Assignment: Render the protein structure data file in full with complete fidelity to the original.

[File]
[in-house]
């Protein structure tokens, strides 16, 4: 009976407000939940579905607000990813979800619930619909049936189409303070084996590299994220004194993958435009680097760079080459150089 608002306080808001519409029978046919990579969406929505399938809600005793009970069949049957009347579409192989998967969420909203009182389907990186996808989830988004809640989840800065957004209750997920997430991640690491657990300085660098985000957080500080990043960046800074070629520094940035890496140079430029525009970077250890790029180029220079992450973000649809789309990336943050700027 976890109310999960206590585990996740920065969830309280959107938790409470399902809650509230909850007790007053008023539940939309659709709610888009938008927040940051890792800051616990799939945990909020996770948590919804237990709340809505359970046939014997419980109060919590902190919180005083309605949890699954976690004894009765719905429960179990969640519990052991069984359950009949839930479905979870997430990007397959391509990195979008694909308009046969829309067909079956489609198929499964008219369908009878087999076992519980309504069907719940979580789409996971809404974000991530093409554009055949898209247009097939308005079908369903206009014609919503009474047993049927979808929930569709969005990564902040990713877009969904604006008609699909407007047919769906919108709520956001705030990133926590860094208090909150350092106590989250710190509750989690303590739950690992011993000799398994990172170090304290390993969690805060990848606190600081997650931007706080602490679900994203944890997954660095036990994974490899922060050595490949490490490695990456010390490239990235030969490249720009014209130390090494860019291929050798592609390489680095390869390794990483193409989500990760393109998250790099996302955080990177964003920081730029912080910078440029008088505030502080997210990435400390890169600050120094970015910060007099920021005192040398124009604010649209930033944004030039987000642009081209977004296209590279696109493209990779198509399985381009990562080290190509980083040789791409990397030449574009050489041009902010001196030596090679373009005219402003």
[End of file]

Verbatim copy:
[in-house]
């Protein structure tokens, strides 16, 4: 009976407000939940579905607000990813979800619930619909049936189409303070084996590299994220004194993958435009680097760079080459150089 608002306080808001519409029978046919990579969406929505399938809600005793009970069949049957009347579409192989998967969420909203009182389907990186996808989830988004809640989840800065957004209750997920997430991640690491657990300085660098985000957080500080990043960046800074070629520094940035890496140079430029525009970077250890790029180029220079992450973000649809789309990336943050700027 976890109310999960206590585990996740920065969830309280959107938790409470399902809650509230909850007790007053008023539940939309659709709610888009938008927040940051890792800051616990799939945990909020996770948590919804237990709340809505359970046939014997419980109060919590902190919180005083309605949890699954976690004894009765719905429960179990969640519990052991069984359950009949839930479905979870997430990007397959391509990195979008694909308009046969829309067909079956489609198929499964008219369908009878087999076992519980309504069907719940979580789409996971809404974000991530093409554009055949898209247009097939308005079908369903206009014609919503009474047993049927979808929930569709969005990564902040990713877009969904604006008609699909407007047919769906919108709520956001705030990133926590860094208090909150350092106590989250710190509750989690303590739950690992011993000799398994990172170090304290390993969690805060990848606190600081997650931007706080602490679900994203944890997954660095036990994974490899922060050595490949490490490695990456010390490239990235030969490249720009014209130390090494860019291929050798592609390489680095390869390794990483193409989500990760393109998250790099996302955080990177964003920081730029912080910078440029008088505030502080997210990435400390890169600050120094970015910060007099920021005192040398124009604010649209930033944004030039987000642009081209977004296209590279696109493209990779198509399985381009990562080290190509980083040789791409990397030449574009050489041009902010001196030596090679373009005219402003």